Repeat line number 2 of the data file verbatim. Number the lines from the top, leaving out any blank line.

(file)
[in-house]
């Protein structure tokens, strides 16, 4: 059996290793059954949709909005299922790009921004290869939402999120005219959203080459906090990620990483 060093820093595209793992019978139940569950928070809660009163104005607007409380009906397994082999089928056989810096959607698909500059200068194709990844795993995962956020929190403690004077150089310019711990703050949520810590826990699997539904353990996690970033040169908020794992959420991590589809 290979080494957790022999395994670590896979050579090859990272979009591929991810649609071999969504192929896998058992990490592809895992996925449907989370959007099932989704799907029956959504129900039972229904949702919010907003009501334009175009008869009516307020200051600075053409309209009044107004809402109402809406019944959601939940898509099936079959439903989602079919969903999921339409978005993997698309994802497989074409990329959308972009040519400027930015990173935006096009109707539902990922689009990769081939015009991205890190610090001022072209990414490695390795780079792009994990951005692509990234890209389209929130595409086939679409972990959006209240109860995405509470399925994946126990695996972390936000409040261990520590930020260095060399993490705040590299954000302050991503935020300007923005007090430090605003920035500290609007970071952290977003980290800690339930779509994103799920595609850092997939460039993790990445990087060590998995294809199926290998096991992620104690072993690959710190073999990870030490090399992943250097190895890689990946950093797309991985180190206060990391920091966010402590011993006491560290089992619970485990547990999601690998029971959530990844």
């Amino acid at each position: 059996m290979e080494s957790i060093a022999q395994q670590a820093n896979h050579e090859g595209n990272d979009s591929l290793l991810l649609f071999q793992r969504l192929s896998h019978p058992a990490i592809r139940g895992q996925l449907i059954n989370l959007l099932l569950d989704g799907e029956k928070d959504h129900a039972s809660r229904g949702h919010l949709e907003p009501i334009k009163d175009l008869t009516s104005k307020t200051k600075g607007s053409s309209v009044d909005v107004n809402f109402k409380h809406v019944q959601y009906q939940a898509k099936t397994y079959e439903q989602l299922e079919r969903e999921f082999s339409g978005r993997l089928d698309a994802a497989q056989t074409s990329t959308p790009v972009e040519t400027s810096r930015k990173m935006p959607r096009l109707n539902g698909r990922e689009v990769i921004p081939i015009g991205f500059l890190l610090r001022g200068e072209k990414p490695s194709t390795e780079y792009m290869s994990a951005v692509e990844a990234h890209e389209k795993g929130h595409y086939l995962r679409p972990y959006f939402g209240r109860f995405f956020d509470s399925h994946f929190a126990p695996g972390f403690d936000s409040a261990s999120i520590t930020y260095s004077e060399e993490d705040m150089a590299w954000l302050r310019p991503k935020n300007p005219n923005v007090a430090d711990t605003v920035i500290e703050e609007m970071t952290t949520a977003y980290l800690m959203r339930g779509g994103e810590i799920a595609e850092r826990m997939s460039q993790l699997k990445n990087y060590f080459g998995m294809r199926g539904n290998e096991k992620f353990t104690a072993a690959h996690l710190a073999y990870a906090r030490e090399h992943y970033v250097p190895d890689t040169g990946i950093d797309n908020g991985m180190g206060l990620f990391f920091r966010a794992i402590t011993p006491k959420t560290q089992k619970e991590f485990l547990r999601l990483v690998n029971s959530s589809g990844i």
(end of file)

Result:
């Protein structure tokens, strides 16, 4: 059996290793059954949709909005299922790009921004290869939402999120005219959203080459906090990620990483 060093820093595209793992019978139940569950928070809660009163104005607007409380009906397994082999089928056989810096959607698909500059200068194709990844795993995962956020929190403690004077150089310019711990703050949520810590826990699997539904353990996690970033040169908020794992959420991590589809 290979080494957790022999395994670590896979050579090859990272979009591929991810649609071999969504192929896998058992990490592809895992996925449907989370959007099932989704799907029956959504129900039972229904949702919010907003009501334009175009008869009516307020200051600075053409309209009044107004809402109402809406019944959601939940898509099936079959439903989602079919969903999921339409978005993997698309994802497989074409990329959308972009040519400027930015990173935006096009109707539902990922689009990769081939015009991205890190610090001022072209990414490695390795780079792009994990951005692509990234890209389209929130595409086939679409972990959006209240109860995405509470399925994946126990695996972390936000409040261990520590930020260095060399993490705040590299954000302050991503935020300007923005007090430090605003920035500290609007970071952290977003980290800690339930779509994103799920595609850092997939460039993790990445990087060590998995294809199926290998096991992620104690072993690959710190073999990870030490090399992943250097190895890689990946950093797309991985180190206060990391920091966010402590011993006491560290089992619970485990547990999601690998029971959530990844």